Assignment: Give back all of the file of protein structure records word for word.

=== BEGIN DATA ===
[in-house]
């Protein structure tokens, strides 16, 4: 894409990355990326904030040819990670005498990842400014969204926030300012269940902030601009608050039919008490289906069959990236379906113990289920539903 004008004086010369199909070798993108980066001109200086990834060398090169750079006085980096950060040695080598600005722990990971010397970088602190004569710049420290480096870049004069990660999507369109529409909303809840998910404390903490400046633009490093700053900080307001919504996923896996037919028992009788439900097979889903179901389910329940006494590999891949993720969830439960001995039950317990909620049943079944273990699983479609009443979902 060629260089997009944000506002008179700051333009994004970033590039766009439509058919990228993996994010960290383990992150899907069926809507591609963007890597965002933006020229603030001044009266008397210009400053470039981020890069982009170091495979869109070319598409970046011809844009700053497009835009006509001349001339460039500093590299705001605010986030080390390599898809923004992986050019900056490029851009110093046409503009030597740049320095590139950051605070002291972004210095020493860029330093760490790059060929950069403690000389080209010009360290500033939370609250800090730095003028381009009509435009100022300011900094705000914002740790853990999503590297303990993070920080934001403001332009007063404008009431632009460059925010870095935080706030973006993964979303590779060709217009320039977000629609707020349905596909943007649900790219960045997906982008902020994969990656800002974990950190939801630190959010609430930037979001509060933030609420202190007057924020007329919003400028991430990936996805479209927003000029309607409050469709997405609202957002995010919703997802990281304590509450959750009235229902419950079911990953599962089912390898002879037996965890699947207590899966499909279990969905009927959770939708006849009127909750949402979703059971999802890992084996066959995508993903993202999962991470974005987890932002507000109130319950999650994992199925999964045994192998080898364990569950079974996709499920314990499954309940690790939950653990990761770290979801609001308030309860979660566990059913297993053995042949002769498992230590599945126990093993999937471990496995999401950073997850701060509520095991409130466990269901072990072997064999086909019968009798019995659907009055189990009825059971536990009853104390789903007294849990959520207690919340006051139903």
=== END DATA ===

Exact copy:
[in-house]
């Protein structure tokens, strides 16, 4: 894409990355990326904030040819990670005498990842400014969204926030300012269940902030601009608050039919008490289906069959990236379906113990289920539903 004008004086010369199909070798993108980066001109200086990834060398090169750079006085980096950060040695080598600005722990990971010397970088602190004569710049420290480096870049004069990660999507369109529409909303809840998910404390903490400046633009490093700053900080307001919504996923896996037919028992009788439900097979889903179901389910329940006494590999891949993720969830439960001995039950317990909620049943079944273990699983479609009443979902 060629260089997009944000506002008179700051333009994004970033590039766009439509058919990228993996994010960290383990992150899907069926809507591609963007890597965002933006020229603030001044009266008397210009400053470039981020890069982009170091495979869109070319598409970046011809844009700053497009835009006509001349001339460039500093590299705001605010986030080390390599898809923004992986050019900056490029851009110093046409503009030597740049320095590139950051605070002291972004210095020493860029330093760490790059060929950069403690000389080209010009360290500033939370609250800090730095003028381009009509435009100022300011900094705000914002740790853990999503590297303990993070920080934001403001332009007063404008009431632009460059925010870095935080706030973006993964979303590779060709217009320039977000629609707020349905596909943007649900790219960045997906982008902020994969990656800002974990950190939801630190959010609430930037979001509060933030609420202190007057924020007329919003400028991430990936996805479209927003000029309607409050469709997405609202957002995010919703997802990281304590509450959750009235229902419950079911990953599962089912390898002879037996965890699947207590899966499909279990969905009927959770939708006849009127909750949402979703059971999802890992084996066959995508993903993202999962991470974005987890932002507000109130319950999650994992199925999964045994192998080898364990569950079974996709499920314990499954309940690790939950653990990761770290979801609001308030309860979660566990059913297993053995042949002769498992230590599945126990093993999937471990496995999401950073997850701060509520095991409130466990269901072990072997064999086909019968009798019995659907009055189990009825059971536990009853104390789903007294849990959520207690919340006051139903």